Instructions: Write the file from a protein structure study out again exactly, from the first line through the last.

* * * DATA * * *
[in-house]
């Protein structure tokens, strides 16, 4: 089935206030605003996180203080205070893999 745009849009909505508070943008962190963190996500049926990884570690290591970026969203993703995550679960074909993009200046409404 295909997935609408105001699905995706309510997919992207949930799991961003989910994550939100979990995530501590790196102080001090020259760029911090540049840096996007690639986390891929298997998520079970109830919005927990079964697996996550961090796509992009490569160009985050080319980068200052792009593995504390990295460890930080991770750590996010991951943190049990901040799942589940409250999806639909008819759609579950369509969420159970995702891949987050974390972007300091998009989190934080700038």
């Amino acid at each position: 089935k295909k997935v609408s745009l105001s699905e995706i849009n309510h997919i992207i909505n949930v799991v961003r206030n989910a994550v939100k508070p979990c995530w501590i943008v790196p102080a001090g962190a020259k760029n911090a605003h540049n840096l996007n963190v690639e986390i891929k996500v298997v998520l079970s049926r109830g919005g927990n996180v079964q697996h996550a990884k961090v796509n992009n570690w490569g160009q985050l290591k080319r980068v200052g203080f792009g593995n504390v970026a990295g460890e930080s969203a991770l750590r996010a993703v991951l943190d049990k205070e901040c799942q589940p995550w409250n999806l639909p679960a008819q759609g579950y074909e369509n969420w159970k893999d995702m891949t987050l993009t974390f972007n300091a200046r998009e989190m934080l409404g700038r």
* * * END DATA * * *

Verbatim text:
[in-house]
């Protein structure tokens, strides 16, 4: 089935206030605003996180203080205070893999 745009849009909505508070943008962190963190996500049926990884570690290591970026969203993703995550679960074909993009200046409404 295909997935609408105001699905995706309510997919992207949930799991961003989910994550939100979990995530501590790196102080001090020259760029911090540049840096996007690639986390891929298997998520079970109830919005927990079964697996996550961090796509992009490569160009985050080319980068200052792009593995504390990295460890930080991770750590996010991951943190049990901040799942589940409250999806639909008819759609579950369509969420159970995702891949987050974390972007300091998009989190934080700038």
């Amino acid at each position: 089935k295909k997935v609408s745009l105001s699905e995706i849009n309510h997919i992207i909505n949930v799991v961003r206030n989910a994550v939100k508070p979990c995530w501590i943008v790196p102080a001090g962190a020259k760029n911090a605003h540049n840096l996007n963190v690639e986390i891929k996500v298997v998520l079970s049926r109830g919005g927990n996180v079964q697996h996550a990884k961090v796509n992009n570690w490569g160009q985050l290591k080319r980068v200052g203080f792009g593995n504390v970026a990295g460890e930080s969203a991770l750590r996010a993703v991951l943190d049990k205070e901040c799942q589940p995550w409250n999806l639909p679960a008819q759609g579950y074909e369509n969420w159970k893999d995702m891949t987050l993009t974390f972007n300091a200046r998009e989190m934080l409404g700038r």